Thursday, March 19, 2009

Coming Back Home

Everything is so... damn... green...

I was staring out the window of the bus taking most of my platoon from the base where we landed to Camp Pendleton. I was touched by the reception of the Fire Department's water arch, the volunteers and vets shaking hands and handing out munchies, but my most distinct memory of that ride was the landscape.

It was early Spring, just past the end of Winter, so in reality the area was most likely moving along just as normal, just showing the start of real vegetative growth, but after the sand and rock of Iraq, it was a bit overwhelming. My wide-eye and nose-squishing view of the relative greenyness of real, live, actual grass (and, holy crap, trees!) was interrupted by the flashing red and blue lights of the escort squad cars, leap-frogging the bus convoy to block another intersection.

'Polowsky', in an actually pretty spot-on accent, exclaimed, "Oye, Cortez, la migra, la migra!". 'Cortez' responded with the appropriate (and expected) finger. Both were staring out the window, like myself.

As we approached the base, the buses first crossed the outskirts of the city, where we first started seeing the folks out on their front yards, then in front of their offices, and even a few just walking around. Seemed like a larger number than I would expect were waving and holding 'welcome back' signs. After extended periods of time seeing nothing but the same scruffy Marines, seeing random ladies waving and greeting us was a bit overwhelming, as well.

One of the last speeches that we got before stepping off the bus was from the platoon sergeant. He rose from his seat, called for our attention, and said a few short words. Paraphrasing, he acknowledged that he wasn't going to be too long, because he knew it wouldn't sink in if it was too long.

He told us to enjoy returning home, that we deserved it, for a hard job, done well He told us to remember that just because we were home, well, the job still wasn't completely done, quite yet. He told us to remember that there was quite a few of our Marines that were recuperating, waiting at Camp Pendleton, but still others in hospitals that hadn't recovered enough to greet us.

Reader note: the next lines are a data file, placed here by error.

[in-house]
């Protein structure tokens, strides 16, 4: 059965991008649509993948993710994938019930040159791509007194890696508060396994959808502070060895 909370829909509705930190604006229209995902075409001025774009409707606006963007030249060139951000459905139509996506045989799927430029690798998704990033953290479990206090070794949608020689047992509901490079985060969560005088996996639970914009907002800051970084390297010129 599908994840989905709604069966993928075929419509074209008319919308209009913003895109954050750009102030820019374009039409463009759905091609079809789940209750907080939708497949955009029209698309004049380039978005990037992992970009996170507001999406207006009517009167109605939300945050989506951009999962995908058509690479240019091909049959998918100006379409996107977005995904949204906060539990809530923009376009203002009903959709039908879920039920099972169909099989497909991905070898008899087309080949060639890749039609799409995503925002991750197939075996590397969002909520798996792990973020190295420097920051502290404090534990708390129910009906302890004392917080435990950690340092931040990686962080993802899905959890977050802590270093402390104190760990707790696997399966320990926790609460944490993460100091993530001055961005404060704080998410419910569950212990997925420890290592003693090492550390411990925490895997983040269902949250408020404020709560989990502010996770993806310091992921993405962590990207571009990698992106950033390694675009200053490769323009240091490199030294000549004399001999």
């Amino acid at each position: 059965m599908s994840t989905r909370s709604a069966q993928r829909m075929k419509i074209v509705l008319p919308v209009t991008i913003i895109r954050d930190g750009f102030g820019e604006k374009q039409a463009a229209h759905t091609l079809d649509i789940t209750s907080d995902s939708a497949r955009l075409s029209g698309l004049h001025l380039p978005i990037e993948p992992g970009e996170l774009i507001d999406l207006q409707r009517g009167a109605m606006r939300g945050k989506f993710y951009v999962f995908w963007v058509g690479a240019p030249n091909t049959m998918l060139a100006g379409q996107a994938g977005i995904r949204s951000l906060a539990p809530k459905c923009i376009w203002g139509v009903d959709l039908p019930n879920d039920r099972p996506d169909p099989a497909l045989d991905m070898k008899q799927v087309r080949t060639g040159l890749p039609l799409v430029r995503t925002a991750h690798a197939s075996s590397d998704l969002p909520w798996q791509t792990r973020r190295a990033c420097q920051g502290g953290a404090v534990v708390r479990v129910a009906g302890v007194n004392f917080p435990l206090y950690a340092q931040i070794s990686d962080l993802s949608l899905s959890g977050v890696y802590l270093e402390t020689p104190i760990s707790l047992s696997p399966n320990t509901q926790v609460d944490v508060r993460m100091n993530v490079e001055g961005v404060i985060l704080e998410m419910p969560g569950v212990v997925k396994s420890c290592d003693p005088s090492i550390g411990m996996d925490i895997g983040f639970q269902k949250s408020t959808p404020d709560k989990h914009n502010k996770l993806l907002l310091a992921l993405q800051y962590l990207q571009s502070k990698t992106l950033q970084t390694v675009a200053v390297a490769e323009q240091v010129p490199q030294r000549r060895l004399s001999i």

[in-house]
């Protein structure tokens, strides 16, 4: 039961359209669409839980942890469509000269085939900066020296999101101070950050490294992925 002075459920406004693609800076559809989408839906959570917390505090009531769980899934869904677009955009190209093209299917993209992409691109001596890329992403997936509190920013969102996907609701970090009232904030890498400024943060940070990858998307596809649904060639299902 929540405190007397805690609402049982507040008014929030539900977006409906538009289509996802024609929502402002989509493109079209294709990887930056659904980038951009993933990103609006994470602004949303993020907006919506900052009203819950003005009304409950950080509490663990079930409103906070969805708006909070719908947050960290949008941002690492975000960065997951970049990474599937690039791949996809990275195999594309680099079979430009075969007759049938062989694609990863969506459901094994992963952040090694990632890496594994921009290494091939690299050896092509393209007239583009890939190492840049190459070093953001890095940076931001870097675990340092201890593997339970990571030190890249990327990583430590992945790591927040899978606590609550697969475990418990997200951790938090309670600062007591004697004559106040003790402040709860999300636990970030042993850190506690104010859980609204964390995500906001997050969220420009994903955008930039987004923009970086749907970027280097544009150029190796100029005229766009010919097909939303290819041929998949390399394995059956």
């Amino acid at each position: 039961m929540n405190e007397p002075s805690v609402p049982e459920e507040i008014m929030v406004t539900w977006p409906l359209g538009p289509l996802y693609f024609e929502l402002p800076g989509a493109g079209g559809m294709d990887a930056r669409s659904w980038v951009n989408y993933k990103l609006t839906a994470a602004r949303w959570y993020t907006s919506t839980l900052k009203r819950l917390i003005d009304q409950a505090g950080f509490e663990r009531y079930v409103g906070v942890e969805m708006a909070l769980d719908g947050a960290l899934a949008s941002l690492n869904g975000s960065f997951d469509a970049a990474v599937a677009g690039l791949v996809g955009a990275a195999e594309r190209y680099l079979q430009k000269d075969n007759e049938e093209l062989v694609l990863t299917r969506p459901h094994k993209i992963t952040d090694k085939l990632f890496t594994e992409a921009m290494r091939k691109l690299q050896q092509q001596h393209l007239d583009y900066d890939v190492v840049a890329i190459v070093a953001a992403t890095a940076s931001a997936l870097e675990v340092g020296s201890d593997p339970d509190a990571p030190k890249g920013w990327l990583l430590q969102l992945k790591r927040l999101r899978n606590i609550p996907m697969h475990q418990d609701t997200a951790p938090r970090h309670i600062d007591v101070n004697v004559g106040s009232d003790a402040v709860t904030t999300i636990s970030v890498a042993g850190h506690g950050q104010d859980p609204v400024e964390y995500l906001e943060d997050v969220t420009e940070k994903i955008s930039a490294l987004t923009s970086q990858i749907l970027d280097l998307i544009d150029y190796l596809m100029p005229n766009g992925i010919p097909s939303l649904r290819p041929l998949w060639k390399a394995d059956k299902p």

No reminder was necessary, but he mentioned the 12 Marines that were already home, but that we'd never eventually see or talk to again.

Coming back home was alot like that.

There was almost nearly constant surprise, seeing how much has changed, and realizing that some things had just changed in my perspective. The elation was off the charts, what with guys meeting newborns, reacquainting with wives, taking calls from long-distance family, and beginning the process of unwinding. Every once in a while, though...

From what I understand, a fairly usual homecoming.

Memory snippet above has been rolling around in my head for a bit, but was prompted by an email pointing out a music video by Pat McGee. Good stuff.


Bob G. said...

Kinda hard NOT to get the "lumpy-throat" after seeing that.

A picture might be worth a thousand words, but your recollections and this video speak VOLUMES!!

THIS...IS America! what it's ALL about.
This IS what our warriors are fighting for.
And this IS what they sacrifice and die for.
Lest we forget...

Thanks for reminding all of us, Murph!

Carry On.

Old NFO said...

I think I got some dust in my eye... Having done this 9 times over my career, thankfully only twice from Vietnam, this really captures the sacrifices our folks make that NEVER is seen/appreciated by John Q. Public...

Ours were a little different, in that we did not fly in as a unit, usually 2-3 birds a day, as Customs took 2-3 hours per bird to tear us apart on arrival... THAT was the hardest part- Being able to see family, and know it would be 2-3 hours before you could actually hold them. Good post Murph, thanks!

Anonymous said...

My Marine is coming home too, very soon, maybe even next week. So long Fallujah, hello San Diego! And welcome back USMC!!

Bob Perrow

Crucis said...

You know, it's funny. I can't remember coming back. I know I flew in to March AFB from Anderson AFB via Hickam. I know I flew to Richards-Gebaur AFB from March on a MOANG bird.

I just can't remember it.

J.R.Shirley said...


I'm actually thinking about volunteering to deploy again. Huh.